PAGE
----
Johnson sat down with Charlottesville Tomorrow for a look back on her work so far. This is part one of our interview, which has been lightly edited for clarity. Part two, a conversation between Johnson and PHAR Executive Director Shelby Edwards on the future of the organization, will be posted tomorrow.
Charlottesville Tomorrow: Ms. Joy, you moved to Westhaven in 1983, a single mom of four kids. What was Westhaven like then?
Joy Johnson: Westhaven then was more of a village, I would say. There were family members who lived over here and you had the seniors, and they were like the big mamas. You had older residents who were watching kids, because that’s how they made their extra money, they babysat. Even if they wasn’t getting money, they babysat for the whole neighborhood because they either had food or goodies, or that’s where the kids hang out. If you couldn’t find your child, you pretty much knew, they’re at so-and-so’s house. And you’d just go around and check, and they’d say, “they’re over here!” That kind of thing.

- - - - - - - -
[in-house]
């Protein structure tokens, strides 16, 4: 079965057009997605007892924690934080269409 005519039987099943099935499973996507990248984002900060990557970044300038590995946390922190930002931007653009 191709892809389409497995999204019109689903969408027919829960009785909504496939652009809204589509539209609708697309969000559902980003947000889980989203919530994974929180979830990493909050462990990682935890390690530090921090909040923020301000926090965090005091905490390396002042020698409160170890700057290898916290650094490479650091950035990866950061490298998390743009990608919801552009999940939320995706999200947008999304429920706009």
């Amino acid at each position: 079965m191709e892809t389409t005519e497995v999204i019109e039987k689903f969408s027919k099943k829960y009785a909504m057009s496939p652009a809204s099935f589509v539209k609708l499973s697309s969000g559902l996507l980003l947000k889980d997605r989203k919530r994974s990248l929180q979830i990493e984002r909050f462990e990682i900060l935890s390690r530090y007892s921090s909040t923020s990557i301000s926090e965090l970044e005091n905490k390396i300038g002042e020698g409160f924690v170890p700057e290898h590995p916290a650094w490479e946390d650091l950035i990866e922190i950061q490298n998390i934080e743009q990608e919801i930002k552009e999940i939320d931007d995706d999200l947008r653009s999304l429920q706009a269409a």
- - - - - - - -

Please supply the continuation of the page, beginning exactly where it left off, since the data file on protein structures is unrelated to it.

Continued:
You had a lot of services here. They would take kids on bus trips; they would take kids to see plays. They would take the whole family. And you had Parks & Rec, Mr. Rudolph Carey. He’d cook in here [the clinic] for the kids, they’d play all kinds of games. If he wasn’t doing things in here, he would go up in the park and he would put his music on and the kids would play games, kickball. We didn’t have fences then. We didn’t have any fence around us, it was open. And through that, even though we had services, even though it was like a village, we still had activities that kind of deterred people from [other neighborhoods] letting their kids come over and play with our kids. But I don’t care what neighborhood you go in, you’re gonna find something, right? It’s just that houses are being built so big now that people have basements they can go in. We don’t have basements to go in [in Westhaven], so our social issues flow outside. In the rich people’s neighborhood, or in the upper-class people neighborhood, it flows over into their basements; if they get mad with a brother or a sister, they fight it out in the basement and you never hear it outside.